A durable power of attorney is a legal document or provision whereby one person may assign someone else to act in his place in matters of law or business. The person who authorizes the other to act on his behalf is known as the principal, while the other is called the agent. A durable power of attorney is so called because the agent can act on behalf of the principal, even if the principal becomes incapacitated, or otherwise unable to administer his own affairs. For a conferral of power of attorney to be considered durable, it must be explicitly stated that it is still valid, even if the principal becomes disabled or incapacitated.
In some instances, a power of attorney is legally null and void if the principal becomes disabled. While this can potentially save the principal from any unscrupulous acts by the agent, it can pose problems as well. In most cases, it is precisely when someone becomes incapacitated that a power of attorney is most needed, so that the person's finances can continue to be cared for and administered, among other reasons. The durable power of attorney was created to solve this dilemma.
There are some jurisdictions in which a durable power of attorney is called a health care power of attorney. This is because it often includes the authority to make important health care decisions, such as when to discontinue life support when the principal is terminally ill in a hospital. This leads to a possible problem, namely that it may be the case that a principal does not wish to grant such sweeping authority to an agent. Fortunately, a durable power of attorney allows a principal to delineate exactly which decisions the agent is empowered to make on his behalf, and which ones he cannot make. It is also possible to construct a durable power of attorney in such a way so that it will begin to take effect only in the event that the principal becomes disabled, to ensure that it will take effect when needed, but not before.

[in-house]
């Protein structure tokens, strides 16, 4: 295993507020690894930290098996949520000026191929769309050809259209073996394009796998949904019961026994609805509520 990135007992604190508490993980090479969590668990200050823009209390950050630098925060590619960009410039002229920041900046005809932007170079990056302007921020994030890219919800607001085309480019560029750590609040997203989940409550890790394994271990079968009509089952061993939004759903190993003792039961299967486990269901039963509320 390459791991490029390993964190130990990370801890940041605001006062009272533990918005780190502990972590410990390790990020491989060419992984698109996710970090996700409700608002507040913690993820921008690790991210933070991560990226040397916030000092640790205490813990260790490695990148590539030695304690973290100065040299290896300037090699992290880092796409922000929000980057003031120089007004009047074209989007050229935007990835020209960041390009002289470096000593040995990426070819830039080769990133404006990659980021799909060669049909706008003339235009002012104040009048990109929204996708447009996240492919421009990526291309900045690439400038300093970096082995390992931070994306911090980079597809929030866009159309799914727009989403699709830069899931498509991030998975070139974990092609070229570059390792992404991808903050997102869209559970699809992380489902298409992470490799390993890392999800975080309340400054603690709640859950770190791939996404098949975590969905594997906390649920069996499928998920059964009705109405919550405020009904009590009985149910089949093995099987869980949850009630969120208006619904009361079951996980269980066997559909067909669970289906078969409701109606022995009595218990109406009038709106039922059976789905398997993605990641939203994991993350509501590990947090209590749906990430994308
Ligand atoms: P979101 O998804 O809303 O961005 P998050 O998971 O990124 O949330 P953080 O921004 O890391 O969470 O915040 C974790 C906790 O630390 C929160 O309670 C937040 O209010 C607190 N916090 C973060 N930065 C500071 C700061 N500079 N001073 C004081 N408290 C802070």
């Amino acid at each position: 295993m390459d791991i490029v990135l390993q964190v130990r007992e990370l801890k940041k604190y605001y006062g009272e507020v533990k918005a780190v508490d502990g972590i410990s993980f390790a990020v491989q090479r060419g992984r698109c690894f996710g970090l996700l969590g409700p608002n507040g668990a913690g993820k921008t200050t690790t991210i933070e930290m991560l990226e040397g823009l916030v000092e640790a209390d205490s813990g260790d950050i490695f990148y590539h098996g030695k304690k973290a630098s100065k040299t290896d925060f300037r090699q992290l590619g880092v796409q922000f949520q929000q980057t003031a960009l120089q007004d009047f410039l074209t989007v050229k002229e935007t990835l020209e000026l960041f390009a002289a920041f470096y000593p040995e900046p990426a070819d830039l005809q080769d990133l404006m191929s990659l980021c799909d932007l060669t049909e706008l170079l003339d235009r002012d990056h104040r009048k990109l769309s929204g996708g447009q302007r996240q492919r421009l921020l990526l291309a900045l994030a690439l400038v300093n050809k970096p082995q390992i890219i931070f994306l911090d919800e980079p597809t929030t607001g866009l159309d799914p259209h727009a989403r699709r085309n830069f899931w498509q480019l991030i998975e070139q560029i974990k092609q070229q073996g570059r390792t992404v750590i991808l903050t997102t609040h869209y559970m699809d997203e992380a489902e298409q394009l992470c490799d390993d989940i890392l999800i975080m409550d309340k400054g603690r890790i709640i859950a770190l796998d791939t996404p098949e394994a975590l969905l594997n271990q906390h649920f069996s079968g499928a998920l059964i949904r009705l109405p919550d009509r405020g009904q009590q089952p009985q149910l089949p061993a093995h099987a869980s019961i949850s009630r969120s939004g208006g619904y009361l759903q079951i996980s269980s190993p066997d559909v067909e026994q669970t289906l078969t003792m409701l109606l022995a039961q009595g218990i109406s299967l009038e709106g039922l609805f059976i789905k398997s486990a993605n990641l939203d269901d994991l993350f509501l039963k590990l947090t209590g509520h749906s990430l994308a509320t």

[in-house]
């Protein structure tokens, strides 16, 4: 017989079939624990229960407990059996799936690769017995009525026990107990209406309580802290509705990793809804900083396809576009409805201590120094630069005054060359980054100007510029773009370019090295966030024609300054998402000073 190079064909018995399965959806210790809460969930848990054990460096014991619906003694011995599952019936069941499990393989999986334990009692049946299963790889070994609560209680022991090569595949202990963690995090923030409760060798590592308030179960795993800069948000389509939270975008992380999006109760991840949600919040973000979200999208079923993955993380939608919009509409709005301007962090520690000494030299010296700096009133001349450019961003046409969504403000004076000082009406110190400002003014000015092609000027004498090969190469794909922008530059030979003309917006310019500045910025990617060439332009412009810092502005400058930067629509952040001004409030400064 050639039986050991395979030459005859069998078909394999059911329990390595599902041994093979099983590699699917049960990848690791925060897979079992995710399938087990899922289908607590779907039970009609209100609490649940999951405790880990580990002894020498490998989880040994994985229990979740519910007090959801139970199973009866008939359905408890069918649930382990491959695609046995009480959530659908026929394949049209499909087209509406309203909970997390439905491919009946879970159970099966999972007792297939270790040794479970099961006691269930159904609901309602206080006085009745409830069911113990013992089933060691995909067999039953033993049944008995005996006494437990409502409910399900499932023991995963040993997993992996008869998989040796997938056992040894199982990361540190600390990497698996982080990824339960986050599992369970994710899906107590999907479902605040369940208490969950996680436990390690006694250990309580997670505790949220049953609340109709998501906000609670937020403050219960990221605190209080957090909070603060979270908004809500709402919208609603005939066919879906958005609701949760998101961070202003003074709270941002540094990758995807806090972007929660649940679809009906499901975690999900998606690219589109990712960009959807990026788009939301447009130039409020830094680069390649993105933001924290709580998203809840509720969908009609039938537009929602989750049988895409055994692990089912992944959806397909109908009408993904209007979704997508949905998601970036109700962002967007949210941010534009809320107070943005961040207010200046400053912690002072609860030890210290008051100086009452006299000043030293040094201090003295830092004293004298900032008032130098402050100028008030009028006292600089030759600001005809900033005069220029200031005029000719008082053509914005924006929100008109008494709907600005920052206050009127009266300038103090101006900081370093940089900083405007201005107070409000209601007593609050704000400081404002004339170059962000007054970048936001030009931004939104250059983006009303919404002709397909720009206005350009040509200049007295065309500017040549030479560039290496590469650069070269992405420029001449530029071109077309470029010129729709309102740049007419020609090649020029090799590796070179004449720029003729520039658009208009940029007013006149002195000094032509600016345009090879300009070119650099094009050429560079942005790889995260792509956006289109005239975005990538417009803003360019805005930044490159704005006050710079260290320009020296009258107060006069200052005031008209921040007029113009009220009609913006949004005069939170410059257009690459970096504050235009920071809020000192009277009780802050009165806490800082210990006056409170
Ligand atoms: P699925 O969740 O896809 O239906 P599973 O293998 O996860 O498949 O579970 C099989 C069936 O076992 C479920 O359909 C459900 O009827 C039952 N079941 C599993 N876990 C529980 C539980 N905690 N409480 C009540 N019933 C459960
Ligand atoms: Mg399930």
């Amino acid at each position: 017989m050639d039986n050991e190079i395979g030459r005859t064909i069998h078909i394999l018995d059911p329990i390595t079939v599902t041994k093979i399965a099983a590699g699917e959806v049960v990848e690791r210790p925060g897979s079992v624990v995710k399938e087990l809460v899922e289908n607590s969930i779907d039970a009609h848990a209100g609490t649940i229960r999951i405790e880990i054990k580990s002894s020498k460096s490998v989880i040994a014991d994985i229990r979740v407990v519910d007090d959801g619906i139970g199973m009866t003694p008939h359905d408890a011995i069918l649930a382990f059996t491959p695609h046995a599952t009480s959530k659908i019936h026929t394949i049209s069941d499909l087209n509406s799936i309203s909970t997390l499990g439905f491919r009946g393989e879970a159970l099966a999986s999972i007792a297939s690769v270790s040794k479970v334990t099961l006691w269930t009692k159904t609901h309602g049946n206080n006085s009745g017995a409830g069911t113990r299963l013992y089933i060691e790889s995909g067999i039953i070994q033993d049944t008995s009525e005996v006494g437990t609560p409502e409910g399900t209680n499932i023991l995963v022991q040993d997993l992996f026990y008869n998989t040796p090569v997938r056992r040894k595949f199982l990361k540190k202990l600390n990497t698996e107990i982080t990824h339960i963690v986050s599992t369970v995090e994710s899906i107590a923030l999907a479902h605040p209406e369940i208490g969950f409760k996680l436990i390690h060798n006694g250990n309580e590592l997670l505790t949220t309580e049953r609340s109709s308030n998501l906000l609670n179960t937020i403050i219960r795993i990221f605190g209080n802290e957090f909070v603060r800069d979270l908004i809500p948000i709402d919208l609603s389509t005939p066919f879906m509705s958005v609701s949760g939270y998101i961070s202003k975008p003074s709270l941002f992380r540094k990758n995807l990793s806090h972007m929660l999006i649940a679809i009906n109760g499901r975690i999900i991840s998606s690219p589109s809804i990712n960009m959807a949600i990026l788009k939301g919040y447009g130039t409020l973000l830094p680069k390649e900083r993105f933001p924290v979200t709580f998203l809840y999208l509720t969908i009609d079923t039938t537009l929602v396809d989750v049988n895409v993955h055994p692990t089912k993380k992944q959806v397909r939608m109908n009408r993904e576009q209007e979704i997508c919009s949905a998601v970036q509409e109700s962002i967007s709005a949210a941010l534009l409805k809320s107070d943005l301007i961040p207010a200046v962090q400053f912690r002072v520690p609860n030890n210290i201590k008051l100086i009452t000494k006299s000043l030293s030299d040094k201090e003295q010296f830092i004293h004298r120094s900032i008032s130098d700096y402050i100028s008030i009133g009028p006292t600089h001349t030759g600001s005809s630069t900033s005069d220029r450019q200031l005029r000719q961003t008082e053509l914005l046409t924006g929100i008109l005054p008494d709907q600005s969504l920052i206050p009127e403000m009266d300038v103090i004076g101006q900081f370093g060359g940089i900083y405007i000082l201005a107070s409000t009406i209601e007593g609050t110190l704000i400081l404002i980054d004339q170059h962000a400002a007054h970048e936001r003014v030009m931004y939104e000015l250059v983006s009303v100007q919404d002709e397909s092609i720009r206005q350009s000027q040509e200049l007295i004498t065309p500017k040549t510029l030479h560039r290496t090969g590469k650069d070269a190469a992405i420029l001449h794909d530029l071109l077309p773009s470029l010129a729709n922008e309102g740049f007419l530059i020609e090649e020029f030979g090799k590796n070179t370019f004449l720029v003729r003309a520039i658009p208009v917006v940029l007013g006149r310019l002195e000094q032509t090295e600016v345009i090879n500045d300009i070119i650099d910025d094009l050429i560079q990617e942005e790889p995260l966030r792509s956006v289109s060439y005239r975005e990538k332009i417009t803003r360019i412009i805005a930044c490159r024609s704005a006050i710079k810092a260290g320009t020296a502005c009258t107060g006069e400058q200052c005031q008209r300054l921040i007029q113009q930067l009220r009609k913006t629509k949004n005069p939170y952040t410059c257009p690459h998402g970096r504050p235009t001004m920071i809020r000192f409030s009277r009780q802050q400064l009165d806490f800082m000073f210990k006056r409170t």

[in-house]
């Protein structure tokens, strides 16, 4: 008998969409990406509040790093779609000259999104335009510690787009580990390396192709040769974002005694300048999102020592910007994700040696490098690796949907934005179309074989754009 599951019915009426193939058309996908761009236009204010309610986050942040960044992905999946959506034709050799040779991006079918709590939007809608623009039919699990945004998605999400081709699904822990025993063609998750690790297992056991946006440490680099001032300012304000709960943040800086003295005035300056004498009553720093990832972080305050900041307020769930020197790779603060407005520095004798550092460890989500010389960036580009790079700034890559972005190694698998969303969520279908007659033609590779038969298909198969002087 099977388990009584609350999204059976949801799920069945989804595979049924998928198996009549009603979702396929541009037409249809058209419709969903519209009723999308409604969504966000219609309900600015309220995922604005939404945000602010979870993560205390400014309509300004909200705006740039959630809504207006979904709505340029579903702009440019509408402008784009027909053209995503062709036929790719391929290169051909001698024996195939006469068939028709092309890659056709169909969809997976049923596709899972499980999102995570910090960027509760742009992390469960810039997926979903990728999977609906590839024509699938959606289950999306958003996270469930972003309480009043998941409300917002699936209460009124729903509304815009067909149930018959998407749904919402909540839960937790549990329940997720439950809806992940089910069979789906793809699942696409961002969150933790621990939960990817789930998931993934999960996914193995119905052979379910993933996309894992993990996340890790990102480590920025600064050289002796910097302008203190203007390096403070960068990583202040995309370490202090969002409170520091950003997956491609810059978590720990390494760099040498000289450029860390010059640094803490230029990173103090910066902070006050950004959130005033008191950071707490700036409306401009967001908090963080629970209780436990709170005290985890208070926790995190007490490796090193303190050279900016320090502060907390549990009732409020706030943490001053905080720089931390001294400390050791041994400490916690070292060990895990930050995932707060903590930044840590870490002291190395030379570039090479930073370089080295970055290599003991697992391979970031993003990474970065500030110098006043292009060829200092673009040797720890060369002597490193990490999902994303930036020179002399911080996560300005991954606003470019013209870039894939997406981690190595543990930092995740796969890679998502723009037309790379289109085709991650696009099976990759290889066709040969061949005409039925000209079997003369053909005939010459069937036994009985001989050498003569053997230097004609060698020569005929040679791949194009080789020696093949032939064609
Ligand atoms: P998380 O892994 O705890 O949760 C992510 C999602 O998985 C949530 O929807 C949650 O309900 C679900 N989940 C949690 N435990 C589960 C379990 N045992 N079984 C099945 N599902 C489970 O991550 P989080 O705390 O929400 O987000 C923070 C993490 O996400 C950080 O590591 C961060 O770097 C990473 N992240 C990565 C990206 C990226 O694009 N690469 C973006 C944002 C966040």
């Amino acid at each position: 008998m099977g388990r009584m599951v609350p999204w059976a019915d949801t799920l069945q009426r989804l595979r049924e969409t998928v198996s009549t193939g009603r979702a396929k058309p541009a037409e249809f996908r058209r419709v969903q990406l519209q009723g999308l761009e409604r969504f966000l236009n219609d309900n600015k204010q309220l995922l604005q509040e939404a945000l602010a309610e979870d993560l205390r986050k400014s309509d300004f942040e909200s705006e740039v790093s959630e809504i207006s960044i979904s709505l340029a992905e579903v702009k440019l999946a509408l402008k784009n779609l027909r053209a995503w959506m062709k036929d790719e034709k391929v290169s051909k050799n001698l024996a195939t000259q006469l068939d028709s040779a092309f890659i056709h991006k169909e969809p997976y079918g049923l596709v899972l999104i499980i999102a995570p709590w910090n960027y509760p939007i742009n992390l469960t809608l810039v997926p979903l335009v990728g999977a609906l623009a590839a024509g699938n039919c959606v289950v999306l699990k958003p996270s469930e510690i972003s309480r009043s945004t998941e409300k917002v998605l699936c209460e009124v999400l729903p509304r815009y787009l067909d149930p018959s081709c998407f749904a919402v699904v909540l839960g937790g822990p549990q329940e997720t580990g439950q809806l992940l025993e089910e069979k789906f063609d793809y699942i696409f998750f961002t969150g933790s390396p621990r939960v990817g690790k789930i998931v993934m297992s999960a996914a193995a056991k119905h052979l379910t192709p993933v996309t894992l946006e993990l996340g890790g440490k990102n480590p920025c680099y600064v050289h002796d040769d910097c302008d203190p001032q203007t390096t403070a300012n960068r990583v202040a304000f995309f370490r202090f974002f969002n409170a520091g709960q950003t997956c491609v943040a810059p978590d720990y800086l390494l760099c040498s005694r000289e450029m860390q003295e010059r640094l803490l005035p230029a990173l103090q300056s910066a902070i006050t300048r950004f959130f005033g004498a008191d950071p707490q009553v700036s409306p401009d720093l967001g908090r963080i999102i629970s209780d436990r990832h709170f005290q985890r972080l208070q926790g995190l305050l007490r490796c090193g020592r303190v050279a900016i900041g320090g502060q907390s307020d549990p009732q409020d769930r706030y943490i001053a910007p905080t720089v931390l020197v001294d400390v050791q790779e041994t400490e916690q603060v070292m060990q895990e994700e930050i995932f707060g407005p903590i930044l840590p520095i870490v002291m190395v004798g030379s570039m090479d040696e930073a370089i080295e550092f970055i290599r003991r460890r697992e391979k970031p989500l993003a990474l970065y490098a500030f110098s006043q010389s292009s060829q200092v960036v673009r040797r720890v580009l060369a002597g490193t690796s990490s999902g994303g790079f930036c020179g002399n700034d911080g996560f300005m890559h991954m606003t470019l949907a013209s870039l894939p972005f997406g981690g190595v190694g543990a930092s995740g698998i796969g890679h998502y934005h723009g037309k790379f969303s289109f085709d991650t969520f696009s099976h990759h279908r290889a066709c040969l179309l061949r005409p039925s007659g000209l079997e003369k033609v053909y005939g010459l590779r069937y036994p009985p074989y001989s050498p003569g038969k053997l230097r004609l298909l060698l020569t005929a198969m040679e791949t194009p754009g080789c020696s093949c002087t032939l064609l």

To guard against any wrongdoing or any false assumptions about the wishes of the principal, it helps if the agent is someone who the principal trusts implicitly. This may be a husband or wife, one of the principal's adult children, or perhaps a very close friend who the principal feels is above suspicion. In any case, a durable power of attorney lapses permanently upon the death of the principal.